What happened to Elisa Lam?
That’s the question director Joe Berlinger asks in his latest documentary miniseries—Crime Scene: The Vanishing at the Cecil Hotel—which explores the 2013 disappearance of 21-year-old UBC student, Elisa Lam. Produced by Ron Howard, Netflix’s latest true crime hit aims to uncover the Cecil Hotel’s dark and eerie history and establish a plausible explanation surrounding Lam’s disappearance.
The series opens with the events of January 31, 2013—the last day Lam was seen alive. That afternoon, she had visited a local bookstore and later called her family as standard procedure. However, the next day, her family never heard from her.
Detective Tim Marcia of the Los Angeles Police Department (LAPD) says in the first episode: “I remember feeling instinctively that this wasn’t going to end well.” Marcia’s fears eventually came true. Almost three weeks after Lam became a missing person, on February 19, her body was discovered inside one of the rooftop water tanks.
Lam’s story still garners worldwide attention eight years later, as many people still question what happened. Berlinger’s newest Netflix series promises the whole truth, but for most of its runtime, fails to deliver.
Throughout the series, we hear actor voiceover of Lam’s archived blog posts from Tumblr. The tone in the beginning is conventional, likely familiar to younger viewers. We learn Lam wanted to travel across the American West Coast, find her purpose in life after graduation, and meet new friends along the way. But soon, the voiceovers cease, and ominous music plays to signify the hotel’s entrance into this tragic story. From there, the narrative wrestles between two storylines: the hotel’s past and the modern investigation of Lam’s disappearance.
The first episode effectively narrates the hotel’s history. What was once an opulent, respectable establishment had become a skeletal structure of itself, a hot spot for transient individuals living on nearby “Skid Row.” The hotel’s residents included the unwanted of society: ex-convicts, the impoverished, and people suffering from mental illness and addiction.
The “Cecil” was also home to two infamous serial killers: Jack Unterweger and the “Night Stalker.” As author and local guide Kim Cooper says in the series, “the Cecil Hotel was where serial killers let their hair down.”
But for all of its theatrics, the show does little to impress viewers. The story feels exploitative rather than truth-revealing or compassionate for Lam and her surviving family. The hour-long episodes spend most of their runtimes unearthing conspiracy theories and interviews from “internet sleuths,” who pounced after the LAPD released surveillance footage of Lam’s last moments in the hotel elevator. Whether rational or paranormal, the show explores all conspiracy angles, crossing the line of responsibility and ethical truth.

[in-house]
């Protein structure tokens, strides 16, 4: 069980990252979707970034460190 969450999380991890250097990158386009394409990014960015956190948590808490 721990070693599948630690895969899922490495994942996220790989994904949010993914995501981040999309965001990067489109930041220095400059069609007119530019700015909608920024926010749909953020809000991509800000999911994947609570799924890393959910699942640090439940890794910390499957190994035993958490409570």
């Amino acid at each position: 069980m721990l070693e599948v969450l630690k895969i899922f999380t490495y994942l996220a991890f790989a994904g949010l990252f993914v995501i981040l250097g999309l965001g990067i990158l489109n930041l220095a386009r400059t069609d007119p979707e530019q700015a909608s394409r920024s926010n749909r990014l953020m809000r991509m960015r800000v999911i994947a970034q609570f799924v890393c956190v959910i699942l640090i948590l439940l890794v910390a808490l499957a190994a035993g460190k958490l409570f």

One internet sleuth, John Sobhani, went so far as to have someone film and touch Lam’s gravesite at the Burnaby Cemetery in BC and post it online. That detail, and additional commentary in the series, questions not only his relevance to Lam’s story, but the level of respect for another human being’s tragic death.
Berlinger ends each episode with a sensationalized cliff-hanger, only to be instantaneously resolved by the last installment. In the second episode, the LAPD couldn’t confirm whether the surveillance footage was altered. The web sleuths who scrutinized the footage noted this and the jumbled time code. However, the fourth episode dismisses any theories after the LAPD states they slowed down the elevator footage to help identify her.
Another conspiratorial cliff-hanger was the manner in which Lam’s body had been found. Santiago Lopez, a maintenance worker at the Cecil Hotel, claims that when he checked the water tank, the hatch was open. But one police officer later reported the hatch lid was initially closed. But how could Lam be in the tank if the hatch was closed? Could it have been murder?
The show drags this “conspiracy” out until the fourth episode, which explains away the inconsistencies as misinformed gossip. Lopez, the man who discovered the body, always reported the hatch was open.
Similar to how the hotel bagged up all of Lam’s belongings the day she didn’t check out, the show’s conclusion felt rushed. Sadly, the series’ spotlight shone on the hotel’s bloody past and not on Lam’s memory.
The only redeeming praises this documentary earns is in its attention to mental health and the devastating effects that can occur when an individual doesn’t receive proper support and treatment. If someone had had the empathy to assist Lam during her duress, this story—and her life—could’ve had a different conclusion.
Crime Scene: The Vanishing at the Cecil Hotel deserves the same rating as the real-life Cecil Hotel on Google reviews: 2.5 out of 5 stars.